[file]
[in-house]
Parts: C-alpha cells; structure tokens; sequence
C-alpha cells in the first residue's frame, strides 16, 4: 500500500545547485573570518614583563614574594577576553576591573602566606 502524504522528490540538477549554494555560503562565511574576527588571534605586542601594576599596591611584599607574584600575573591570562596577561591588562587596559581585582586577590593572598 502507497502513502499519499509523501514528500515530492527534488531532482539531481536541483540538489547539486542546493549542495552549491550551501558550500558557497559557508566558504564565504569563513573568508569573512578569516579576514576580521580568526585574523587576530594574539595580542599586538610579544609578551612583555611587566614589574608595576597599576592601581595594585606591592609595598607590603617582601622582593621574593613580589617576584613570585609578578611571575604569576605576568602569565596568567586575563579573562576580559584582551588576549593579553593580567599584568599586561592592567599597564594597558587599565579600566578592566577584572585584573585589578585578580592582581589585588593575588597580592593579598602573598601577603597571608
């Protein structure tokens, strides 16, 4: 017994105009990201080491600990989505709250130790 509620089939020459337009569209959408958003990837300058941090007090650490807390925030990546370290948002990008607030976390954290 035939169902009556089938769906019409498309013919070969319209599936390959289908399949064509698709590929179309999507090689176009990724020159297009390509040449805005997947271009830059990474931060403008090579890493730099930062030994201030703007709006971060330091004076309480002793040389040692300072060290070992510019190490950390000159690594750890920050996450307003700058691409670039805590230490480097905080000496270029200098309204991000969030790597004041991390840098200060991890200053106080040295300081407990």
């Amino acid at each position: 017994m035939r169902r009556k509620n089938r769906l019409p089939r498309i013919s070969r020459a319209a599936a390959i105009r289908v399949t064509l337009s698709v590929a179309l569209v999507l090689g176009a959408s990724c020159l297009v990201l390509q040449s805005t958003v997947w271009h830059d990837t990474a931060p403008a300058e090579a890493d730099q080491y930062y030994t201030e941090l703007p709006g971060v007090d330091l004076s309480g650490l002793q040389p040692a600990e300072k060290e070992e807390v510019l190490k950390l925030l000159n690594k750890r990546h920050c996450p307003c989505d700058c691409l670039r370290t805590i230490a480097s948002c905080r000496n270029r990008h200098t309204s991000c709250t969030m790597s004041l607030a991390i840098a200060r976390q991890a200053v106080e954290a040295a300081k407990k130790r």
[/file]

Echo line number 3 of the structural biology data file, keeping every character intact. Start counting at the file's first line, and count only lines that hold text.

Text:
C-alpha cells in the first residue's frame, strides 16, 4: 500500500545547485573570518614583563614574594577576553576591573602566606 502524504522528490540538477549554494555560503562565511574576527588571534605586542601594576599596591611584599607574584600575573591570562596577561591588562587596559581585582586577590593572598 502507497502513502499519499509523501514528500515530492527534488531532482539531481536541483540538489547539486542546493549542495552549491550551501558550500558557497559557508566558504564565504569563513573568508569573512578569516579576514576580521580568526585574523587576530594574539595580542599586538610579544609578551612583555611587566614589574608595576597599576592601581595594585606591592609595598607590603617582601622582593621574593613580589617576584613570585609578578611571575604569576605576568602569565596568567586575563579573562576580559584582551588576549593579553593580567599584568599586561592592567599597564594597558587599565579600566578592566577584572585584573585589578585578580592582581589585588593575588597580592593579598602573598601577603597571608